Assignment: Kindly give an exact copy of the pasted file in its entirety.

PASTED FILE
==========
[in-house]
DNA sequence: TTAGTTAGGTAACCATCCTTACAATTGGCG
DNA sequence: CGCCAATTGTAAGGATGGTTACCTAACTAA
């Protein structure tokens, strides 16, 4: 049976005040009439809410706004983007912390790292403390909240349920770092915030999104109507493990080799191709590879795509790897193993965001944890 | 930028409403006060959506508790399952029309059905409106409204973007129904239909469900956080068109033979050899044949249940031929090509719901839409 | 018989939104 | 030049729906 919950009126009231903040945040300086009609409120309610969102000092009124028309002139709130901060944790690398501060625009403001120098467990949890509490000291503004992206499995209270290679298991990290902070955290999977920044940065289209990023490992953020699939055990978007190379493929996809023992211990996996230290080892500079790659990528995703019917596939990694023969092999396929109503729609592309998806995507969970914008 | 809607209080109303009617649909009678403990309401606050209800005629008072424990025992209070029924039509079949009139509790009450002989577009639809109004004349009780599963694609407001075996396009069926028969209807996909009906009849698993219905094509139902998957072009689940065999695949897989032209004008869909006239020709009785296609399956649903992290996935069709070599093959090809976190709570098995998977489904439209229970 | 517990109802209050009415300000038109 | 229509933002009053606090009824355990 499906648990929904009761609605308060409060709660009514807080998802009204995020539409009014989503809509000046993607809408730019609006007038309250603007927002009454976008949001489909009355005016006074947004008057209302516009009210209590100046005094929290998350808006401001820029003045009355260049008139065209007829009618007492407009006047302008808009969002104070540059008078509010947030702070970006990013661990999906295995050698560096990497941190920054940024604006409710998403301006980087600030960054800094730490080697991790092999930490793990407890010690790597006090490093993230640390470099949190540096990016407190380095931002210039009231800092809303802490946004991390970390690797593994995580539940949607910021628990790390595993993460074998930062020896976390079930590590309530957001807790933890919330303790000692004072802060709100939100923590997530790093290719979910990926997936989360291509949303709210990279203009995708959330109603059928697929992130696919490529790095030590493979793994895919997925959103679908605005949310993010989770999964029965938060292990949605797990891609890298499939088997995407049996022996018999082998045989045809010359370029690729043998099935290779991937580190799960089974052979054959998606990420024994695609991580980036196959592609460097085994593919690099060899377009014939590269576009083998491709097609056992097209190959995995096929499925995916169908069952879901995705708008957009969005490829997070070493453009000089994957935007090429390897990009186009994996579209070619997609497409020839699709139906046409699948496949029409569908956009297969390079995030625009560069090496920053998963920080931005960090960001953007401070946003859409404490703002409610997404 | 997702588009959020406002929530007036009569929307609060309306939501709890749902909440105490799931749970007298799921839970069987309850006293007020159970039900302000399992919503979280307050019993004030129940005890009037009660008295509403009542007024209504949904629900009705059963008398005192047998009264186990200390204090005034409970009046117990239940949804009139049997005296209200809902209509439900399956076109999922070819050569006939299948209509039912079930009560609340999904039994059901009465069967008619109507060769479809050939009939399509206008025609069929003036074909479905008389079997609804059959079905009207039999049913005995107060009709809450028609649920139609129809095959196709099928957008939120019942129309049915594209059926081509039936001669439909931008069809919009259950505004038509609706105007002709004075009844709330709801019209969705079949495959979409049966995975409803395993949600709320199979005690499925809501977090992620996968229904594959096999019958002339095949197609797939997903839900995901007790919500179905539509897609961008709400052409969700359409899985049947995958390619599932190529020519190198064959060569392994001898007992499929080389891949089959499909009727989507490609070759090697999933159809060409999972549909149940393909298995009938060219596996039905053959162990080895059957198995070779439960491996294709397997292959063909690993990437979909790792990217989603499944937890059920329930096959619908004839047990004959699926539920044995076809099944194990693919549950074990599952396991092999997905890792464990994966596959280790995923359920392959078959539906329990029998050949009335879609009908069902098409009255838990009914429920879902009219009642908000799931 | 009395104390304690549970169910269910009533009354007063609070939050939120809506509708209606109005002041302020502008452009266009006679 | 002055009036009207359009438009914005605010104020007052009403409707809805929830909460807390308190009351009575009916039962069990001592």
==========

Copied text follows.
[in-house]
DNA sequence: TTAGTTAGGTAACCATCCTTACAATTGGCG
DNA sequence: CGCCAATTGTAAGGATGGTTACCTAACTAA
């Protein structure tokens, strides 16, 4: 049976005040009439809410706004983007912390790292403390909240349920770092915030999104109507493990080799191709590879795509790897193993965001944890 | 930028409403006060959506508790399952029309059905409106409204973007129904239909469900956080068109033979050899044949249940031929090509719901839409 | 018989939104 | 030049729906 919950009126009231903040945040300086009609409120309610969102000092009124028309002139709130901060944790690398501060625009403001120098467990949890509490000291503004992206499995209270290679298991990290902070955290999977920044940065289209990023490992953020699939055990978007190379493929996809023992211990996996230290080892500079790659990528995703019917596939990694023969092999396929109503729609592309998806995507969970914008 | 809607209080109303009617649909009678403990309401606050209800005629008072424990025992209070029924039509079949009139509790009450002989577009639809109004004349009780599963694609407001075996396009069926028969209807996909009906009849698993219905094509139902998957072009689940065999695949897989032209004008869909006239020709009785296609399956649903992290996935069709070599093959090809976190709570098995998977489904439209229970 | 517990109802209050009415300000038109 | 229509933002009053606090009824355990 499906648990929904009761609605308060409060709660009514807080998802009204995020539409009014989503809509000046993607809408730019609006007038309250603007927002009454976008949001489909009355005016006074947004008057209302516009009210209590100046005094929290998350808006401001820029003045009355260049008139065209007829009618007492407009006047302008808009969002104070540059008078509010947030702070970006990013661990999906295995050698560096990497941190920054940024604006409710998403301006980087600030960054800094730490080697991790092999930490793990407890010690790597006090490093993230640390470099949190540096990016407190380095931002210039009231800092809303802490946004991390970390690797593994995580539940949607910021628990790390595993993460074998930062020896976390079930590590309530957001807790933890919330303790000692004072802060709100939100923590997530790093290719979910990926997936989360291509949303709210990279203009995708959330109603059928697929992130696919490529790095030590493979793994895919997925959103679908605005949310993010989770999964029965938060292990949605797990891609890298499939088997995407049996022996018999082998045989045809010359370029690729043998099935290779991937580190799960089974052979054959998606990420024994695609991580980036196959592609460097085994593919690099060899377009014939590269576009083998491709097609056992097209190959995995096929499925995916169908069952879901995705708008957009969005490829997070070493453009000089994957935007090429390897990009186009994996579209070619997609497409020839699709139906046409699948496949029409569908956009297969390079995030625009560069090496920053998963920080931005960090960001953007401070946003859409404490703002409610997404 | 997702588009959020406002929530007036009569929307609060309306939501709890749902909440105490799931749970007298799921839970069987309850006293007020159970039900302000399992919503979280307050019993004030129940005890009037009660008295509403009542007024209504949904629900009705059963008398005192047998009264186990200390204090005034409970009046117990239940949804009139049997005296209200809902209509439900399956076109999922070819050569006939299948209509039912079930009560609340999904039994059901009465069967008619109507060769479809050939009939399509206008025609069929003036074909479905008389079997609804059959079905009207039999049913005995107060009709809450028609649920139609129809095959196709099928957008939120019942129309049915594209059926081509039936001669439909931008069809919009259950505004038509609706105007002709004075009844709330709801019209969705079949495959979409049966995975409803395993949600709320199979005690499925809501977090992620996968229904594959096999019958002339095949197609797939997903839900995901007790919500179905539509897609961008709400052409969700359409899985049947995958390619599932190529020519190198064959060569392994001898007992499929080389891949089959499909009727989507490609070759090697999933159809060409999972549909149940393909298995009938060219596996039905053959162990080895059957198995070779439960491996294709397997292959063909690993990437979909790792990217989603499944937890059920329930096959619908004839047990004959699926539920044995076809099944194990693919549950074990599952396991092999997905890792464990994966596959280790995923359920392959078959539906329990029998050949009335879609009908069902098409009255838990009914429920879902009219009642908000799931 | 009395104390304690549970169910269910009533009354007063609070939050939120809506509708209606109005002041302020502008452009266009006679 | 002055009036009207359009438009914005605010104020007052009403409707809805929830909460807390308190009351009575009916039962069990001592």